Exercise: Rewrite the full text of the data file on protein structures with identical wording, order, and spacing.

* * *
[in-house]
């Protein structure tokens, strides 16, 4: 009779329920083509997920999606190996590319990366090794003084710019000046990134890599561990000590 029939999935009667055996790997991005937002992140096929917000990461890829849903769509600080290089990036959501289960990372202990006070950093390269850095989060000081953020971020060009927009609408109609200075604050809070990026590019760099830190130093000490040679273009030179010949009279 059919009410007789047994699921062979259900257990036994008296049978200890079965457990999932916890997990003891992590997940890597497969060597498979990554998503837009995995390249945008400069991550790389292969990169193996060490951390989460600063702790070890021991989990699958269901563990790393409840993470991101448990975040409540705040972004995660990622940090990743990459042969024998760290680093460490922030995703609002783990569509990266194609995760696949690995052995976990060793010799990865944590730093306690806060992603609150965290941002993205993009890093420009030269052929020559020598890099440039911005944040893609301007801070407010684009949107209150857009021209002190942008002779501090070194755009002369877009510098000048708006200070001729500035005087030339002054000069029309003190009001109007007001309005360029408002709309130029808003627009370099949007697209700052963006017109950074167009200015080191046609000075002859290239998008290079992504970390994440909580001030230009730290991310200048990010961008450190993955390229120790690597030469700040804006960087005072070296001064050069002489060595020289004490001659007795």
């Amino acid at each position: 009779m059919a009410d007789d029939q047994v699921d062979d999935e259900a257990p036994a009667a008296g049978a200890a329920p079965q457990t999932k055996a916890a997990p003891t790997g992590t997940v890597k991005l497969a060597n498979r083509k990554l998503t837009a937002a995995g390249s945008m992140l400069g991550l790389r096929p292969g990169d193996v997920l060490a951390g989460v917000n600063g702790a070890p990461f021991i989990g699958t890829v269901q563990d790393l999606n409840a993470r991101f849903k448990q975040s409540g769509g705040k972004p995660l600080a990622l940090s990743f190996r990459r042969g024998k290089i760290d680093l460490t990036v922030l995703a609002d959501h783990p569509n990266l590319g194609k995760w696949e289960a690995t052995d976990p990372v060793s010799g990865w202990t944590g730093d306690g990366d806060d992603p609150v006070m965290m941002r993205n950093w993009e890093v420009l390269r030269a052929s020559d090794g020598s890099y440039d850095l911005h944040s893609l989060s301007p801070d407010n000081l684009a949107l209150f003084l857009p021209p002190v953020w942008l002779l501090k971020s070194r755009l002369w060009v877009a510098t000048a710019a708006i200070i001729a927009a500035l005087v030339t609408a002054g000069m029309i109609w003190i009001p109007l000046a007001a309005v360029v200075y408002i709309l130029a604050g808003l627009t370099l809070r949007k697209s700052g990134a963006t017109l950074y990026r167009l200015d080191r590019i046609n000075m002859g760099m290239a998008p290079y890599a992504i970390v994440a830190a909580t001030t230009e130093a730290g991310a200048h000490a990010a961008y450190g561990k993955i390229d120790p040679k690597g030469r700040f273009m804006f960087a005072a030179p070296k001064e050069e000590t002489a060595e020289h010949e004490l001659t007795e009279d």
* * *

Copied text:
[in-house]
């Protein structure tokens, strides 16, 4: 009779329920083509997920999606190996590319990366090794003084710019000046990134890599561990000590 029939999935009667055996790997991005937002992140096929917000990461890829849903769509600080290089990036959501289960990372202990006070950093390269850095989060000081953020971020060009927009609408109609200075604050809070990026590019760099830190130093000490040679273009030179010949009279 059919009410007789047994699921062979259900257990036994008296049978200890079965457990999932916890997990003891992590997940890597497969060597498979990554998503837009995995390249945008400069991550790389292969990169193996060490951390989460600063702790070890021991989990699958269901563990790393409840993470991101448990975040409540705040972004995660990622940090990743990459042969024998760290680093460490922030995703609002783990569509990266194609995760696949690995052995976990060793010799990865944590730093306690806060992603609150965290941002993205993009890093420009030269052929020559020598890099440039911005944040893609301007801070407010684009949107209150857009021209002190942008002779501090070194755009002369877009510098000048708006200070001729500035005087030339002054000069029309003190009001109007007001309005360029408002709309130029808003627009370099949007697209700052963006017109950074167009200015080191046609000075002859290239998008290079992504970390994440909580001030230009730290991310200048990010961008450190993955390229120790690597030469700040804006960087005072070296001064050069002489060595020289004490001659007795």
């Amino acid at each position: 009779m059919a009410d007789d029939q047994v699921d062979d999935e259900a257990p036994a009667a008296g049978a200890a329920p079965q457990t999932k055996a916890a997990p003891t790997g992590t997940v890597k991005l497969a060597n498979r083509k990554l998503t837009a937002a995995g390249s945008m992140l400069g991550l790389r096929p292969g990169d193996v997920l060490a951390g989460v917000n600063g702790a070890p990461f021991i989990g699958t890829v269901q563990d790393l999606n409840a993470r991101f849903k448990q975040s409540g769509g705040k972004p995660l600080a990622l940090s990743f190996r990459r042969g024998k290089i760290d680093l460490t990036v922030l995703a609002d959501h783990p569509n990266l590319g194609k995760w696949e289960a690995t052995d976990p990372v060793s010799g990865w202990t944590g730093d306690g990366d806060d992603p609150v006070m965290m941002r993205n950093w993009e890093v420009l390269r030269a052929s020559d090794g020598s890099y440039d850095l911005h944040s893609l989060s301007p801070d407010n000081l684009a949107l209150f003084l857009p021209p002190v953020w942008l002779l501090k971020s070194r755009l002369w060009v877009a510098t000048a710019a708006i200070i001729a927009a500035l005087v030339t609408a002054g000069m029309i109609w003190i009001p109007l000046a007001a309005v360029v200075y408002i709309l130029a604050g808003l627009t370099l809070r949007k697209s700052g990134a963006t017109l950074y990026r167009l200015d080191r590019i046609n000075m002859g760099m290239a998008p290079y890599a992504i970390v994440a830190a909580t001030t230009e130093a730290g991310a200048h000490a990010a961008y450190g561990k993955i390229d120790p040679k690597g030469r700040f273009m804006f960087a005072a030179p070296k001064e050069e000590t002489a060595e020289h010949e004490l001659t007795e009279d």